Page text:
This Goodly Land
Mary Johnston (November 21, 1870–May 9, 1936)
- Birmingham, Jefferson County: childhood residence, adult residence
- Johnston, Mary. Prisoners of Hope: A Tale of Colonial Virginia. Boston: Houghton Mifflin, 1898. Rpt. as The Old Dominion. London: Constable, 1899. Rpt. Boston: Houghton Mifflin, 1926. An online version of Prisoners of Hope is available from Google Books.
- Johnston, Mary. To Have and To Hold. Boston: Houghton Mifflin, 1900. Rpt. as By Order of the Company. London: Constable, 1900. Rpt. Boston: Houghton Mifflin, 1931. Rpt. as To Have and To Hold: A Tale of Providence and Perseverance in Colonial Jamestown. San Antonio, Texas: The Vision Forum, 2006. An online version of To Have and To Hold is available from Documenting the American South.
- Johnston, Mary. Lewis Rand. Boston, New York: Houghton Mifflin, The Riverside Press, 1908. Rpt. Boston, New York: Houghton Mifflin, 1929. An online version of Lewis Rand is available from Google Books.
- Johnston, Mary. The Long Roll. Illus. N. C. Wyeth. Boston, Cambridge: Houghton Mifflin, Riverside Press, 1911. Rpt. Boston: Houghton Mifflin, 1939. Rpt. Baltimore: Johns Hopkins University Press, 1996. An online version of The Long Roll is available from Google Books.
- Johnston, Mary. Cease Firing. Illus. N. C. Wyeth. Boston: Houghton Mifflin, 1912. Rpt. New York: Popular Library, 1940. Rpt. Baltimore: Johns Hopkins University Press, 1996. An online version of Cease Firing is available from Google Books.
- Johnston, Mary. Hagar. Boston: Houghton Mifflin, 1913. Rpt. Charlottesville: University Press of Virginia, 1994. An online version of Hagar is available from Google Books.
- Johnston, Mary. Pioneers of the Old South: A Chronicle of English Colonial Beginnings. New Haven, Conn.: Yale University Press, 1918. Rpt. New York: AMS Press, 1970. An online version of Pioneers of the Old South is available from Google Books.
- Johnston, Mary. 1492. Boston: Little, Brown, and Co., 1922. Rpt. as Admiral of the Ocean-Sea. London: Butterworth, 1923. Rpt. as 1492: Admiral of the Ocean-Sea. Chester, N.Y.: Hambledon Hill Press, 2005. An online version of 1492 is available from Google Books.
- Johnston, Mary. The Collected Short Stories of Mary Johnston. Ed. Annie Woodbridge and Hensley C. Woodbridge. Troy, N.Y.: Whitston Pub., 1982.
Mary Johnston was born and grew up in Buchanan, Va. She was frequently ill as a child and spent a lot of time reading the books in her father’s library. Most of her education came from tutors and her own reading. When Johnston was sixteen, her family moved to Birmingham, Ala. Her mother died in 1889, and Johnston took over the responsibility of caring for her younger siblings. The family moved to New York in 1892, where Johnston began writing short stories. Financial difficulties took the family back to Birmingham four years later, and Johnston worked on a novel she had begun in New York. Prisoners of Hope was published in 1898 and was modestly successful. Her second novel, To Have and To Hold (published in 1900), was immensely popular, and Johnston’s earnings enabled her family to return to Virginia.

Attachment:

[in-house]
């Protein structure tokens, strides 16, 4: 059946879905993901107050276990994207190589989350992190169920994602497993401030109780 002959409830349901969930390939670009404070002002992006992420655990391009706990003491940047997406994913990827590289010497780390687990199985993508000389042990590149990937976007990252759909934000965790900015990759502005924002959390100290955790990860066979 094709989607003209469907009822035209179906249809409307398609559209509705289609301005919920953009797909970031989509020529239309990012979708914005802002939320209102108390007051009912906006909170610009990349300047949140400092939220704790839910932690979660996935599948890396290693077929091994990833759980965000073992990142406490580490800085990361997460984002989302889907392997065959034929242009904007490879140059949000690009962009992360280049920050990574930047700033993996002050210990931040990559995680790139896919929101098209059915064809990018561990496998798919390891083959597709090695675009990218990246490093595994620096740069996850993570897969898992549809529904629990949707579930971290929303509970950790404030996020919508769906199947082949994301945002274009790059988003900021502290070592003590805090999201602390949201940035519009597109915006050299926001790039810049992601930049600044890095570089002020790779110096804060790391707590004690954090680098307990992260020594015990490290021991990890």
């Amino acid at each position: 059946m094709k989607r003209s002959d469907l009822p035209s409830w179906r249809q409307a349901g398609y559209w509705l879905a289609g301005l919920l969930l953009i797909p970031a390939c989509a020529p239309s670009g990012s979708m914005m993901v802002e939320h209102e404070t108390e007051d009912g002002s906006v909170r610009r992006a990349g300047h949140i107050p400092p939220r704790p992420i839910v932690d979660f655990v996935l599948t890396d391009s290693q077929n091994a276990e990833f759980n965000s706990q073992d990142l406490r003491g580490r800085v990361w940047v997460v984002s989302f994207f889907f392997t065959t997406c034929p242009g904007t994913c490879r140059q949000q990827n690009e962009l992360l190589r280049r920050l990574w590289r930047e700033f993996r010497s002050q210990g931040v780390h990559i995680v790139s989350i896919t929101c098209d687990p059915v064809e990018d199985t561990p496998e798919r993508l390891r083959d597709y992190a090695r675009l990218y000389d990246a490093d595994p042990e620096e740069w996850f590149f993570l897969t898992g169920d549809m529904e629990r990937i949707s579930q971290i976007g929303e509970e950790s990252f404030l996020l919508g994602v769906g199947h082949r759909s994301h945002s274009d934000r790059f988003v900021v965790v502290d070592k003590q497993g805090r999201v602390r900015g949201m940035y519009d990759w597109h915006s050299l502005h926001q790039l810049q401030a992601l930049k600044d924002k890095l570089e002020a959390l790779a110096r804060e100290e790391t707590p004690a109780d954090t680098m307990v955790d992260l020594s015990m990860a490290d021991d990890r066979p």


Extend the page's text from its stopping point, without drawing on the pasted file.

Johnston’s writing was now the main financial support for her family. She published twenty more novels between 1900 and 1934. In 1909, she became involved in the woman’s suffrage movement and was a founding member of the Equal Suffrage League of Virginia. Despite her fragile health, Johnston traveled around the region to speak on behalf of the League. She also became interested in Progressive causes such as prison reform and anti-lynching campaigns and in non-orthodox religious movements such as Theosophy. In 1911, Johnston bought property near Germantown, Va. (now Warm Springs). She and her sisters began building a house they named Three Hills. Although declining popularity of her books caused some financial strain, Johnston lived at Three Hills for the rest of her life. She died there of cancer in 1936 and was buried in Hollywood Cemetery in Richmond, Va.
Interests and Themes
Mary Johnston wrote historical novels, several of them set in colonial Virginia. Her
Civil War novels were praised by critics. Johnston's later works were influenced by her interest in Progressive causes and non-orthodox religion.
For More Information
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There may be more information available through the databases in the Alabama Virtual Library. If you are an Alabama citizen, AVL can be used at your public library or school library media center. You can also get a username and password from your librarian to use AVL at home.
- Cella, C. Ron. Mary Johnston. Boston: Twayne Publishers, 1981.
- Longest, George C. Three Virginia Writers: Mary Johnston, Thomas Nelson Page, and Amelie Rives Troubetzkoy: A Reference Guide. Boston: G. K. Hall, 1978.
Reference Web Sites
Location of Papers
Photo courtesy of the Library of Congress, Prints and Photographs Division, LC-DIG-ggbain-03356.
Last updated on Oct 10, 2009.